Your opinions are valuable, but not in the way you think.
  1. You probably noticed that Facebook recently made some updates to its “like” button.
    The feature is called “Reactions”, and it’s been in the works for a while.
  2. Facebook began testing Reactions in October.
    They started with six emojis: “love”, “haha”, “yay”, “wow”, “sad”, and “angry”.
  3. So far, the public’s reaction to Reactions has been positive.
    The days of awkwardly “liking” a post about your friend’s dying dog are gone.
  4. But Facebook has an ulterior motive —mining your emotions.
  5. Your News Feed is controlled by a sophisticated algorithm that determines what content you see each day.
    The content is constantly adjusted so you don’t become bored or overwhelmed.
  6. In the past, when users “liked” a post, Facebook’s algorithm assumed they wanted to see more content of a similar variety.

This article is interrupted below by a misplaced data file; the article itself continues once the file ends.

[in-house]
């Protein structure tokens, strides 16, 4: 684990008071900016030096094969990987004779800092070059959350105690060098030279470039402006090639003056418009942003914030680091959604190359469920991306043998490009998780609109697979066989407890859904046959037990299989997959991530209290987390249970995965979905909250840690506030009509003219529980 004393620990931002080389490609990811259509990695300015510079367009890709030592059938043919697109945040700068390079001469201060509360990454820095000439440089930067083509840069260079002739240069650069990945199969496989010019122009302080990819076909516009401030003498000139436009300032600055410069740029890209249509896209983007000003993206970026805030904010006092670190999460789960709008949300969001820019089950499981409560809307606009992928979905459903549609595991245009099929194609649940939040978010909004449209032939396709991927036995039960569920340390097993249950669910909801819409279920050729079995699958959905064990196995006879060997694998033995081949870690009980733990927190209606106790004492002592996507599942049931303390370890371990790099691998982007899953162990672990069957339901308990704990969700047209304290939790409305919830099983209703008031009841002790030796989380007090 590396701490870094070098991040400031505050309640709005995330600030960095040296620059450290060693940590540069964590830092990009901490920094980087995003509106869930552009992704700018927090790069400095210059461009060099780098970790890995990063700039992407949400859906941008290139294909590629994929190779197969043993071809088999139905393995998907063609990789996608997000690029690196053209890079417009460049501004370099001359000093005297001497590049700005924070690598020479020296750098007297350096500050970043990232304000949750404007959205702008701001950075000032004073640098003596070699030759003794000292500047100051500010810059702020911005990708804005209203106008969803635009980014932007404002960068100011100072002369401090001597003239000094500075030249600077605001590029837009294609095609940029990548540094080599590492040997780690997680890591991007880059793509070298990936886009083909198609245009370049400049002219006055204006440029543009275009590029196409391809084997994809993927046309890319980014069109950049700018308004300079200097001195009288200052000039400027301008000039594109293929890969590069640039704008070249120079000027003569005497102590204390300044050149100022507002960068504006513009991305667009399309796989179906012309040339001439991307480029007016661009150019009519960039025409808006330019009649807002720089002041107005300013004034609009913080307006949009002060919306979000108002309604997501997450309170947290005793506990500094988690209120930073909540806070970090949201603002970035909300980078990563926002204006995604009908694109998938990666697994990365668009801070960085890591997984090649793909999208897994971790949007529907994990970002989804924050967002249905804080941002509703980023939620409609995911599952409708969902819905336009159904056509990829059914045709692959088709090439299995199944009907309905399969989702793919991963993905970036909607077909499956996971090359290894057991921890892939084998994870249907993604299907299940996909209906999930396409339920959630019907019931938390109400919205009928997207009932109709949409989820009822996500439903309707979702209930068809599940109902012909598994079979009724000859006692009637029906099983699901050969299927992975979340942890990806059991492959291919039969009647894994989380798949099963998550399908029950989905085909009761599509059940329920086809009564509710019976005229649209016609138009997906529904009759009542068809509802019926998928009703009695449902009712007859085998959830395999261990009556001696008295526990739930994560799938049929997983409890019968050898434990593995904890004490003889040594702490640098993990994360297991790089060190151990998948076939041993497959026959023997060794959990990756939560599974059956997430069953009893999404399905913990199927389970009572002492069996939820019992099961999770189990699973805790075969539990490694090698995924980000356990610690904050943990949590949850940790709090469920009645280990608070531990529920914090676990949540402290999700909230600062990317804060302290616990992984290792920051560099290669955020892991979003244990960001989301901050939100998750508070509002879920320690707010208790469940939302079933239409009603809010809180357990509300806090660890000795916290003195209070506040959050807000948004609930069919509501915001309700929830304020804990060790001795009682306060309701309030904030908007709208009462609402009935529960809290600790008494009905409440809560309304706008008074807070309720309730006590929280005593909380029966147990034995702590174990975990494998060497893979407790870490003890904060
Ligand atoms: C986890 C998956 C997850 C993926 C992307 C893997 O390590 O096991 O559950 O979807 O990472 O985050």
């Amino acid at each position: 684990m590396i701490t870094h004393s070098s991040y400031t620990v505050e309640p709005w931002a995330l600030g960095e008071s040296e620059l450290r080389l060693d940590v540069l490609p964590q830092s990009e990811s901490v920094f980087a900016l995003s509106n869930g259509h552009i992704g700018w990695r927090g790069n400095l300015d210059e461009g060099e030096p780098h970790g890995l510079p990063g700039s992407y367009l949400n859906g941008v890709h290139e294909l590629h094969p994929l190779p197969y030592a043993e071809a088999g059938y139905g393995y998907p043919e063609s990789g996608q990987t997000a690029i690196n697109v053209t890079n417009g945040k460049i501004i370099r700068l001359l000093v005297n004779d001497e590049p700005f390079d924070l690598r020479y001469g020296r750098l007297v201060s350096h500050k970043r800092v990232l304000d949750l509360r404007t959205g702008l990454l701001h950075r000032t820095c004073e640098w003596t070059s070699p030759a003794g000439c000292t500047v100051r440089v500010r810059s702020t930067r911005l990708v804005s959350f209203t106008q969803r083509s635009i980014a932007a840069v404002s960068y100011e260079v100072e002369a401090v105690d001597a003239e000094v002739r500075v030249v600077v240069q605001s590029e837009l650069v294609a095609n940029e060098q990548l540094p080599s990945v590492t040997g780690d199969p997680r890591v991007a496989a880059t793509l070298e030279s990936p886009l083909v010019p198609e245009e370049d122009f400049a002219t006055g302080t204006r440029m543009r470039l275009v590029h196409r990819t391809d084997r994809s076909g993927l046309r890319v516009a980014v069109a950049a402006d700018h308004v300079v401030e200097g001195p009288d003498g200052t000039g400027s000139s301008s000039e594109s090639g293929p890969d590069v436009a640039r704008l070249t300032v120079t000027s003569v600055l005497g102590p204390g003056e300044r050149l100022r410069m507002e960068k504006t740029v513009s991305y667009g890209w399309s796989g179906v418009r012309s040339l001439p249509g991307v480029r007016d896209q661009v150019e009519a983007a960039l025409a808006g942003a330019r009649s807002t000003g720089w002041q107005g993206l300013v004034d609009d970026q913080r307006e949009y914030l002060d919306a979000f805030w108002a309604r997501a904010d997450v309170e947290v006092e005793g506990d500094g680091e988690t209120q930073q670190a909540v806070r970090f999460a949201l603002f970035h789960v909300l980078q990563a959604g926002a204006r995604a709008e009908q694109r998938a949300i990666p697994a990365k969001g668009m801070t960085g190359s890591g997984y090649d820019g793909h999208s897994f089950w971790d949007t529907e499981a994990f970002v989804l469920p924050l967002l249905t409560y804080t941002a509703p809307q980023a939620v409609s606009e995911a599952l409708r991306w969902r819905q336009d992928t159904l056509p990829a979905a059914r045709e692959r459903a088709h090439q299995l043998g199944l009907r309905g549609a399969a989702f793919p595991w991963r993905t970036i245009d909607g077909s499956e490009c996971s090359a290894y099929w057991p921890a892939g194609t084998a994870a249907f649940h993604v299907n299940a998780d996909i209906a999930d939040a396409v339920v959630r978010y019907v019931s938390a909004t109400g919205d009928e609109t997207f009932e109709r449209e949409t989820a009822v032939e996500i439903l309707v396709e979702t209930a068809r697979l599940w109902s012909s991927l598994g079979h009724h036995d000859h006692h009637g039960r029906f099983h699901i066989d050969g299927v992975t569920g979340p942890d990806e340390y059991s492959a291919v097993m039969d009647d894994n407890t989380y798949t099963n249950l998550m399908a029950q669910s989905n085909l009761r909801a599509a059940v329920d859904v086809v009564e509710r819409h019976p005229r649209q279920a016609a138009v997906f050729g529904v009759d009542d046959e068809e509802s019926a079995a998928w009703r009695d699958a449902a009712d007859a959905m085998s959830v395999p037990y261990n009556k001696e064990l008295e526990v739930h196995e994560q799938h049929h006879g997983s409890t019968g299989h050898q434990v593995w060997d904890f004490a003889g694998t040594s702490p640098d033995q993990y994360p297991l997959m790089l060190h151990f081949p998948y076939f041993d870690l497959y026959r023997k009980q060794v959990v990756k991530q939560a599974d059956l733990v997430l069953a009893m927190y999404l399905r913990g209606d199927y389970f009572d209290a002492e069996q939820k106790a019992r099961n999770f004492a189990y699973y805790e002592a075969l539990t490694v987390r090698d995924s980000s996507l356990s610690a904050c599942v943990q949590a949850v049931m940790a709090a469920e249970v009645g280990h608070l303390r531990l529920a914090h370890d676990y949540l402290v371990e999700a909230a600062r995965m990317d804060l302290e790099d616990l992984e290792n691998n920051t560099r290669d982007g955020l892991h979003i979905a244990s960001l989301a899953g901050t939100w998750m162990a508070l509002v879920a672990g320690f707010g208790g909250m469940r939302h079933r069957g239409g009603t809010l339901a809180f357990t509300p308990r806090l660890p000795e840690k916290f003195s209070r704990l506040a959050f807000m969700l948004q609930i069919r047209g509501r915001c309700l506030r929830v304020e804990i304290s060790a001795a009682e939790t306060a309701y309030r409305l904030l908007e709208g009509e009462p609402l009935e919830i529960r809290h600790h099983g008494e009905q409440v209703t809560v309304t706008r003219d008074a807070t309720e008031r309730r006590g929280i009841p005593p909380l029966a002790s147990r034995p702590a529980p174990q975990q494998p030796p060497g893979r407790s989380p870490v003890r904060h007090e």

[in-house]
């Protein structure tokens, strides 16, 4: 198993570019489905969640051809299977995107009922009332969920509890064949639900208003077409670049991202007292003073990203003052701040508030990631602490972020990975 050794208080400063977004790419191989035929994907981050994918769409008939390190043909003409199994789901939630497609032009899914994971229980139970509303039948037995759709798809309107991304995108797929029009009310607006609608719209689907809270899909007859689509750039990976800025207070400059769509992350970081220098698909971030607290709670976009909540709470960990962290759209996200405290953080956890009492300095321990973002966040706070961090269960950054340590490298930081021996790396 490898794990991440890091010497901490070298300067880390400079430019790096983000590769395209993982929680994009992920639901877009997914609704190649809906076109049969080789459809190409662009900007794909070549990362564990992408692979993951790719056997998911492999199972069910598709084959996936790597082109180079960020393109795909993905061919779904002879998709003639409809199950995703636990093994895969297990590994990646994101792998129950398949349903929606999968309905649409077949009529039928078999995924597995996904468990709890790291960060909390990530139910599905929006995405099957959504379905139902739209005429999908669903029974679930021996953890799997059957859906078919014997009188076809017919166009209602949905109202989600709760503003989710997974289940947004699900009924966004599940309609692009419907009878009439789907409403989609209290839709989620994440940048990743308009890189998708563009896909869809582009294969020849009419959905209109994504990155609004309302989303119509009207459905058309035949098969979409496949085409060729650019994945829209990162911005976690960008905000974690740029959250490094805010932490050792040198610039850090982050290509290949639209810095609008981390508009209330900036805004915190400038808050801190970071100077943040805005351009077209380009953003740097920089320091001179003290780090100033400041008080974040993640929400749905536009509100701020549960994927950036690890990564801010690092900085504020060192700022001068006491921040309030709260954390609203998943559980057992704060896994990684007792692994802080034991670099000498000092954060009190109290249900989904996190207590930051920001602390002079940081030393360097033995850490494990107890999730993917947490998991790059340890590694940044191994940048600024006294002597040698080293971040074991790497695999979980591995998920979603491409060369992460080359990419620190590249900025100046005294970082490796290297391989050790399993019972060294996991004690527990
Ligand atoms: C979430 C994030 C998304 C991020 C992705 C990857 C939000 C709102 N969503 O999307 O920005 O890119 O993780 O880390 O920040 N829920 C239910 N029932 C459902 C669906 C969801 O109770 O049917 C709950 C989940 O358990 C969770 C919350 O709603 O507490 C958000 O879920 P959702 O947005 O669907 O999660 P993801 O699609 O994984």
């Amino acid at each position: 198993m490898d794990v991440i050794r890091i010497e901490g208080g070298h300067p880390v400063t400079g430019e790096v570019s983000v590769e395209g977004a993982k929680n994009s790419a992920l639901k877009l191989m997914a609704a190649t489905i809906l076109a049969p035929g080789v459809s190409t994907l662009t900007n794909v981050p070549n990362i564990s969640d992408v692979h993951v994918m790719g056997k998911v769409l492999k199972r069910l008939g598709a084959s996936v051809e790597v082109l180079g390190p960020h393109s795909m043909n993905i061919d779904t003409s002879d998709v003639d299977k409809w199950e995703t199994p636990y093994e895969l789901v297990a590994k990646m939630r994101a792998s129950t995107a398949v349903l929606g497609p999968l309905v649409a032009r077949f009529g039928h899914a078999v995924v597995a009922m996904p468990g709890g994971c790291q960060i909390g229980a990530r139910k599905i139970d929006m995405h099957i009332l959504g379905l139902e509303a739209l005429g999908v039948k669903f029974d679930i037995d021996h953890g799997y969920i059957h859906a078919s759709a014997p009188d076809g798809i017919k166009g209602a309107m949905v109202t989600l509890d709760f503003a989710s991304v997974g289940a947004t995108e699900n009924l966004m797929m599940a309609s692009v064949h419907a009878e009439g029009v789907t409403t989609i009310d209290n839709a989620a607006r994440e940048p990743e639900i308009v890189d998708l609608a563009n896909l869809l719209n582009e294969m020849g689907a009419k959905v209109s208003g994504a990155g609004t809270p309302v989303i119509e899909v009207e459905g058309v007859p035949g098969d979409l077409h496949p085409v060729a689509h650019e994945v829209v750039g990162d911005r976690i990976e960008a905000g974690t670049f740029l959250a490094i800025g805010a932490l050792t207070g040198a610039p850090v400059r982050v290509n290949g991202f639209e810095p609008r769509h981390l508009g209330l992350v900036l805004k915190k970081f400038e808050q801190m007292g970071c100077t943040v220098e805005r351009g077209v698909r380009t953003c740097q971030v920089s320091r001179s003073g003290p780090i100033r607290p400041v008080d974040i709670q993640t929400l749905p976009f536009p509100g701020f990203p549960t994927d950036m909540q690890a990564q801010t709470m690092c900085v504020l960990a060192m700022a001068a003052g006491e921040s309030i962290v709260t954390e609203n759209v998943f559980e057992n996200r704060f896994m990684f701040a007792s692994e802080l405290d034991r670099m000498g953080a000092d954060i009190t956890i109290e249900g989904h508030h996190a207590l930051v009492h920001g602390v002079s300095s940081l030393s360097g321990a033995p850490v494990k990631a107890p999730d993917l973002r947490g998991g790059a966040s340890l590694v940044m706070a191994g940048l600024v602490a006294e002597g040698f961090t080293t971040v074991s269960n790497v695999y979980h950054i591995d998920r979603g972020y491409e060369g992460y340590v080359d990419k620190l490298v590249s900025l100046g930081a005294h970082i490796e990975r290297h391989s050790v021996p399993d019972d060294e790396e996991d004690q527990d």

It was crudely effective.
  7. But Reactions will allow more granular analysis of users’ thoughts, emotions, and desires.
  8. Facebook hasn’t given any details of its plans for Reactions data, but it’s easy to imagine many possible uses.
    For example: if you click “angry” on ten baby pictures, it’s clear that babies make you furious, so your News Feed would be baby-free in the future.
  9. Advertisers are already licking their chops.
    More nuanced data means ads can be placed strategically, where they are more likely to trigger the desired emotion.
  10. Some have questioned why Facebook chose to limit Reactions to only five emojis.
    There are two possible reasons.
  11. People might be intimidated by too many choices (which would explain why “yay” was dropped from the final version).
  12. Or, limited options make the data easier to categorize and feed into Facebook’s algorithms.
  13. Either way, one thing is clear:
  14. Facebook is very, very interested in how you feel.